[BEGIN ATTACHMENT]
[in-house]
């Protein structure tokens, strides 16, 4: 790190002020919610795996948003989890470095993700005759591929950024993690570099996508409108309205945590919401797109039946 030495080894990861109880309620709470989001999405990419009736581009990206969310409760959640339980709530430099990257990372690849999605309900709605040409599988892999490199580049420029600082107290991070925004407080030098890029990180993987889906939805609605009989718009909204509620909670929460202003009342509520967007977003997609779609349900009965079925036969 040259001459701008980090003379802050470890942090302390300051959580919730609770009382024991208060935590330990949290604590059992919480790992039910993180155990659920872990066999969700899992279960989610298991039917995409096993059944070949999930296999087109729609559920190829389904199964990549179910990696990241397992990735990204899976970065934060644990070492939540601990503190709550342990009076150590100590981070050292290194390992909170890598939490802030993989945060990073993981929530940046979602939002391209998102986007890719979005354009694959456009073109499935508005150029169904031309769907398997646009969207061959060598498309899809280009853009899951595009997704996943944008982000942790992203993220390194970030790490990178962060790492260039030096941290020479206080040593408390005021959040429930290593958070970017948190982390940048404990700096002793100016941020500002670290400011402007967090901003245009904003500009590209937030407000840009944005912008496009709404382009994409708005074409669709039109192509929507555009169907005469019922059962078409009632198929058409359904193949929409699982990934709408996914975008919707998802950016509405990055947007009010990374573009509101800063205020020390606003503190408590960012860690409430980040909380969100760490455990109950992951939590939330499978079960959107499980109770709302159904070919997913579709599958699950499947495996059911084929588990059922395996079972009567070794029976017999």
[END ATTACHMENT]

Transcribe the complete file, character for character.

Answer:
[in-house]
């Protein structure tokens, strides 16, 4: 790190002020919610795996948003989890470095993700005759591929950024993690570099996508409108309205945590919401797109039946 030495080894990861109880309620709470989001999405990419009736581009990206969310409760959640339980709530430099990257990372690849999605309900709605040409599988892999490199580049420029600082107290991070925004407080030098890029990180993987889906939805609605009989718009909204509620909670929460202003009342509520967007977003997609779609349900009965079925036969 040259001459701008980090003379802050470890942090302390300051959580919730609770009382024991208060935590330990949290604590059992919480790992039910993180155990659920872990066999969700899992279960989610298991039917995409096993059944070949999930296999087109729609559920190829389904199964990549179910990696990241397992990735990204899976970065934060644990070492939540601990503190709550342990009076150590100590981070050292290194390992909170890598939490802030993989945060990073993981929530940046979602939002391209998102986007890719979005354009694959456009073109499935508005150029169904031309769907398997646009969207061959060598498309899809280009853009899951595009997704996943944008982000942790992203993220390194970030790490990178962060790492260039030096941290020479206080040593408390005021959040429930290593958070970017948190982390940048404990700096002793100016941020500002670290400011402007967090901003245009904003500009590209937030407000840009944005912008496009709404382009994409708005074409669709039109192509929507555009169907005469019922059962078409009632198929058409359904193949929409699982990934709408996914975008919707998802950016509405990055947007009010990374573009509101800063205020020390606003503190408590960012860690409430980040909380969100760490455990109950992951939590939330499978079960959107499980109770709302159904070919997913579709599958699950499947495996059911084929588990059922395996079972009567070794029976017999």